Since the time genetically modified products entered the American market, the Food and Drug Administration had been placed under the enormous legal and public pressure to make GMO product labeling mandatory. The FDA discovered that (a) consumers were almost unanimously willing to see GMO content labeled; and (b) consumers were outraged to learn that genetically modified products had already been in the market without their knowledge or prior consent (Robertson 4). However, even despite the growing public pressures, the FDA does not require that food manufacturers label their GMO products. The problem is not in the FDA’s unwillingness to regulate food labels. In reality, the Food, Drug, and Cosmetics Act gives the FDA limited powers to regulate labeling procedures (Robertson 4). The problem is in the nature of the FDA’s powers to regulate labels. The FDA is not omnipotent, and its authority in labeling regulations is quite limited. Under the present law, the organization is allowed to engage in labeling monitoring and control, whenever food manufacturers use inappropriate labeling and, thus, misbrand their products (Robertson 4). Labels are considered misleading if they do not reveal factual information regarding the consequences to which the use of a particular food product may lead (Robertson 4). Labels are also regarded as misleading, when they do not inform the customer about the material change the product has undergone while being processed by the manufacturer. At present, there is still no consensus on what constitutes a “material change” and how labeling can help to reduce the public health controversy surrounding food products.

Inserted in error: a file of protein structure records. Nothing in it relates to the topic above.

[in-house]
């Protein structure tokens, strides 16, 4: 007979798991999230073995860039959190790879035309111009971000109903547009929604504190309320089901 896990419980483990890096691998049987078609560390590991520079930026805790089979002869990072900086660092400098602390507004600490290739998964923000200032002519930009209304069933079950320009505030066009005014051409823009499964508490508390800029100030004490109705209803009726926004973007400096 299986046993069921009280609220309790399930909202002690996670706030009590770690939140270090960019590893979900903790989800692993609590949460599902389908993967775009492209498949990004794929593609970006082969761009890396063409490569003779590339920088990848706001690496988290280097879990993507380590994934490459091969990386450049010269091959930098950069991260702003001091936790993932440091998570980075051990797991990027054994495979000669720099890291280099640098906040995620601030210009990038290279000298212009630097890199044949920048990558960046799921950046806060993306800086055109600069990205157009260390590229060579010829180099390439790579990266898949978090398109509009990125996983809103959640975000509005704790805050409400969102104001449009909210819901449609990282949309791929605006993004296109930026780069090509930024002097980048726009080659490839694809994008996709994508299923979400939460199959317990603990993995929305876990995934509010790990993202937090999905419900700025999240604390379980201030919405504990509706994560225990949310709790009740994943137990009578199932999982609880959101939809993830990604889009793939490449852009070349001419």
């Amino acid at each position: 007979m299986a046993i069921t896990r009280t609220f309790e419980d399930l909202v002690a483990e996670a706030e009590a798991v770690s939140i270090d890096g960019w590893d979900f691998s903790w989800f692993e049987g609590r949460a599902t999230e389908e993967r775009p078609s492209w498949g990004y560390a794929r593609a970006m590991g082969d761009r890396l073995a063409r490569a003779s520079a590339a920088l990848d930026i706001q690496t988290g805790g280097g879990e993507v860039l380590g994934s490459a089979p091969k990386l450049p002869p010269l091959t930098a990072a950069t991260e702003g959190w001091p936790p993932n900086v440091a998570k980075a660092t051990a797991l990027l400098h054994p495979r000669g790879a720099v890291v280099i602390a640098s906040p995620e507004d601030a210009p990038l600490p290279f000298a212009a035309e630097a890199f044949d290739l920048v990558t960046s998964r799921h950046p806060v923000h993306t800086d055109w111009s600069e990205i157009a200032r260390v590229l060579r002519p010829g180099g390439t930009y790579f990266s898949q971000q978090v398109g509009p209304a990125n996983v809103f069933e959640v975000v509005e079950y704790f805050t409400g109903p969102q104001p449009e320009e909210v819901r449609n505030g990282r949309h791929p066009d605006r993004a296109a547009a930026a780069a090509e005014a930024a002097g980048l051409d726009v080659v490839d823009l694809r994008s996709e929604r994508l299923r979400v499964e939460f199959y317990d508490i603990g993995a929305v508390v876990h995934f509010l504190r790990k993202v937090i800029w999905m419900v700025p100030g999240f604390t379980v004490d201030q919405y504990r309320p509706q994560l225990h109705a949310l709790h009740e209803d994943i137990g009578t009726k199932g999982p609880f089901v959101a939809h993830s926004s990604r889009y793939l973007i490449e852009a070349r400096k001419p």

Early in the 1990s, the FDA took a position not to require labeling for genetically modified products on the basis that such products were not materially different from traditional ones (Robertson 5). The FDA listed four essential exceptions when labeling GMO products was mandatory, including cases when food products were significantly different from their traditional alternatives or when genetic engineering impacted the way the food product was used and the consequences of such use (Robertson 5). Certainly, such position is actively supported by both the FDA and food manufacturers. The absence of mandatory labeling requirements reduces food manufacturing costs and at the same time, creates favorable ground for fraud and manipulations in the food market. By not requiring mandatory labeling for GMO foods, the FDA implicitly confirms that these products are nutritionally equivalent to their traditional alternatives (Robertson 5). This message can serve an effective advertising slogan for dozens of companies producing GMO foods, but it cannot guarantee their safety for individual and public health. Without mandatory labeling, the FDA tries to persuade consumers that they can eat GMO foods in exactly the same way as they eat traditional products (Robertson 6). The FDA also implies that no scientific evidence confirms that GMO foods are dangerous for health and the environment. Finally, the FDA tries to prevent the risks of stigmatizing GMO foods (Robertson 6). However, scientists have not found any evidence that genetically engineered foods are dangerous does not mean that such evidence does not exist. While the FDA believes that labeling genetically engineered products can provide these products an unfair advantage over traditional foods, it is clear that such labeling regulations are necessary. Consumers deserve to know what they buy in order to avoid unnecessary health complications.